- Rangers use Wisdom for spellcasting.
- Rangers are half spellcasters.
- Hunter’s Mark is very useful and applied to all attacks. Focus on a multiclass that grants multiple attacks.
Compatible Ranger Multiclasses:
Rogue and Ranger are very compatible with Dexterity as a main stat.
- Taking three levels in Rogue, a character can choose the Rogue Scout archetype. This will enhance any Ranger’s monster-hunting utility.
With the addition of Action Surge and a supplementary Fighting Style, a Ranger/Fighter will gain an additional action per rest, allowing Hunter’s Mark to rack up, and possible extra damage or AC boost. Ranger/Fighters will also gain proficiency in Heavy Armor, which can be beneficial.
This can be a powerful build. Use your bonus action to dual wield, utilizing Hunter’s Mark more effectively. You’ll use two light melee weapons and get two uses of hunters mark per turn. Stack this with a Ranger’s Extra Attack, and you’ve got 2x attacks per turn. Then Smite!
See our Ranger Paladin Multiclass Analysis article for our take on which archetypes and Oaths blend best.
With the addition of spells, heavy armor proficiency, and some cool Domain abilities, adding in a few levels of Cleric to a Ranger can only help.
Notable Ranger Multiclasses:
There are many directions you could go with this, but the most impactful one would be a Hexblade Pact. This build pays off after a few rounds, as the following abilities take some actions and bonus actions to set up.
- With the Hexblade Pact, for one minute, the Hexblades Curse will add your proficiency bonus to weapon damage. Also, critical hit at 19 or Combine this with Hunter’s Mark and Extra Attack for great damage.
- Additional Invocations can increase utility or damage and provide unique character development.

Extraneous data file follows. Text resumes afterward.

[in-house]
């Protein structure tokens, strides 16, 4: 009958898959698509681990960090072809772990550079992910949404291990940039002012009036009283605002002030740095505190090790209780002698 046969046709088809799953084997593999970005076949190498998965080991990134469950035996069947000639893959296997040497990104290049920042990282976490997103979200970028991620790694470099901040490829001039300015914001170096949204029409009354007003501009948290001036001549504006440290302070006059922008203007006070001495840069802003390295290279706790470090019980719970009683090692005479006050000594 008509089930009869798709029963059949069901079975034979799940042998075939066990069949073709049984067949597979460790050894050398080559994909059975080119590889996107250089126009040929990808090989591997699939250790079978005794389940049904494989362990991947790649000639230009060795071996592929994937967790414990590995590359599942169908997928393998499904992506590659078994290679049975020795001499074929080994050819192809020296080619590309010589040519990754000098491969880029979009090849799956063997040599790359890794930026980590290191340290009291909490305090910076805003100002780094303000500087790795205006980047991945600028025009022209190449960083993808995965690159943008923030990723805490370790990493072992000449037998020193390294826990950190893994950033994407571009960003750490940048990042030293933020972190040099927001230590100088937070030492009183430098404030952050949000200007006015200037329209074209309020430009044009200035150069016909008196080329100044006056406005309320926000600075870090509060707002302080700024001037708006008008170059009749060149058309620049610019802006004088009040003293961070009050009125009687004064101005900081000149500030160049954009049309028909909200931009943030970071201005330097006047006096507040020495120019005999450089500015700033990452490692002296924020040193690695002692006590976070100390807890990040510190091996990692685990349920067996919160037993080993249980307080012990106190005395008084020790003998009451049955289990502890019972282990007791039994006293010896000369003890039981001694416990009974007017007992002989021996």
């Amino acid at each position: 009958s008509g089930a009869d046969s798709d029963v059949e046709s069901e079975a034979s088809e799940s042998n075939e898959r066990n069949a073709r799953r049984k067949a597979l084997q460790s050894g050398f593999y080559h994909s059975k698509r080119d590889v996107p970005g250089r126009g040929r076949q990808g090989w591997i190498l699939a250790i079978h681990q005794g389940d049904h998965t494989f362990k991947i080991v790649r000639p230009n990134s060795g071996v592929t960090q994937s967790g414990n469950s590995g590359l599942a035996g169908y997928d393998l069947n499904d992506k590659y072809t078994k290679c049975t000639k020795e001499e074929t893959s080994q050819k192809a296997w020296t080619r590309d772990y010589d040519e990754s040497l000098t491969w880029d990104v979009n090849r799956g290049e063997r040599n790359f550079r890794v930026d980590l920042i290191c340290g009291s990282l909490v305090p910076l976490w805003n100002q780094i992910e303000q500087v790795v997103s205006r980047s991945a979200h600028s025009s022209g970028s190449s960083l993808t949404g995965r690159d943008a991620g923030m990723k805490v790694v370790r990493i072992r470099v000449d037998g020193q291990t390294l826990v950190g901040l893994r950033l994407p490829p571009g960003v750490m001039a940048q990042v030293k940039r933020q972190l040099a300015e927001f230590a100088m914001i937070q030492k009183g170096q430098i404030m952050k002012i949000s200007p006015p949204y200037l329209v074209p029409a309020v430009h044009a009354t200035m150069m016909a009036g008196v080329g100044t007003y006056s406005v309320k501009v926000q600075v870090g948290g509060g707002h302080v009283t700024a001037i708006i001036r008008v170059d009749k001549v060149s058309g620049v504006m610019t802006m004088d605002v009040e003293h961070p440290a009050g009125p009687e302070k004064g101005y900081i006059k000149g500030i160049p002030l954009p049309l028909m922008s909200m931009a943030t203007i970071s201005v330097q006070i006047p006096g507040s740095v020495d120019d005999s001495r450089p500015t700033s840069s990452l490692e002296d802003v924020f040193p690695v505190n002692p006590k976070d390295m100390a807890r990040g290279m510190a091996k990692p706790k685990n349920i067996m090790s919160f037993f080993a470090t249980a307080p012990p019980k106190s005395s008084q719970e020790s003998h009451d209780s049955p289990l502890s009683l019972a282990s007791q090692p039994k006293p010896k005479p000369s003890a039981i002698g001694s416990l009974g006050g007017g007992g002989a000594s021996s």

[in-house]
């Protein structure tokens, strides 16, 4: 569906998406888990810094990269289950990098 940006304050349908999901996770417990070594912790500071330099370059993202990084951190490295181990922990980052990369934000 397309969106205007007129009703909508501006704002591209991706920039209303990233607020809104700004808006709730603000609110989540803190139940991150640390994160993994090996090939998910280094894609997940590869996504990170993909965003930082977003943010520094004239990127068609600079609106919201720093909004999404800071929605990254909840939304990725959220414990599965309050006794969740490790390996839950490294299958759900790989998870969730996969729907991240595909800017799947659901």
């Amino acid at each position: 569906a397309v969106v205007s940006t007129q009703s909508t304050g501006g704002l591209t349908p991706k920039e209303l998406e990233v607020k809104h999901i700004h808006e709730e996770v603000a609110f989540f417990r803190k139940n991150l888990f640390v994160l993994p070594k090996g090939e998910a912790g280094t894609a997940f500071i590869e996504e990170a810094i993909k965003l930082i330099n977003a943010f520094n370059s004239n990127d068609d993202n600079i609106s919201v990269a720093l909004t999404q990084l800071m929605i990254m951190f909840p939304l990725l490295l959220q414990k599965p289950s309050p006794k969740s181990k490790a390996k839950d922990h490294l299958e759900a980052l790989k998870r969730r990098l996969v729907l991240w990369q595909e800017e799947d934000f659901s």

See our magic-based archer multiclass Hexarcher here.
Rogues are versatile and combine well with just about any other class. However, while Rogues can gain useful abilities through multiclassing, Rogues generally do well on their own. Take note of what you’ll miss out on by multiclassing before you take the plunge.
Take a deeper plunge into multiclassing Rogues in this article.
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Things to Consider:
- The more levels of Rogue you have, the more Sneak Attack damage you’ll deal.
- Rogues get many skills and Expertise in skills, which still focusing on damage output. Let your multiclass focus on damage output as well, or ways that you can bolster your damage.
- Rogues only gain Sneak Attack when they have advantage or a flanking friend. Some multiclasses will help you gain advantage without sacrificing too many levels of Rogue or other Rogue qualities.
Compatible Rogue Multiclasses:
Gain a second Fighting Style, an Action Surge, and, if you take three levels, a helpful archetype. Take five levels for an Extra Attack and an additional ability score improvement, but risk dampening your Sneak Attack. Armor proficiencies may or may not help here, as it is sometimes disadvantageous to stealth in medium armor.
See our Ultimate 5e Rogue Fighter Multiclass Guide for an in-depth analysis on how Rogue and Fighter synergize.
- Take three levels of Fighter and choose the Battle Master archetype. Feinting will give you advantage as a bonus action against a foe with an addition of 1d8 damage. Riposte will allow you to attack a foe that misses you outside of your turn, allowing you to add your Sneak Attack and the extra 1d8 damage.
- Pair Action Surge with the Assassin archetype for major damage output.
- See our Rogue/Fighter build here, in which we analyze the maximum damage on a first turn at level 16 (spoiler alert, it’s over ).
Notable Rogue Multiclasses:
Both classes gain Expertise. If you want a character that has many skill proficiencies and high rolls with those skills, I highly recommend a Rogue/Bard multiclass. Swashbuckler Rogues will benefit from the Charisma investment that comes with Bard levels. Arcane Trickster Rogues will gain more spells and spell slots in thanks to the full spellcaster levels of the Bard.
These two classes share many thematic similarities that lend well to roleplaying choices. There are many subclass archetypes that can lend well to one another. I recommend keeping an eye on which subclasses of Bard will not use bonus actions too often because Rogues have the Cunning Action feature that uses their bonus action. In this context, the Bardic College of Swords (XgtE) and the College of Valor (PHB) look to be strong multiclasses for any Rogue.
I wish to note that we previously suggested that Reliable Talent could stack with Jack of All Trades, but it has been clarified in Sage Advices Compendium that this combination will not work.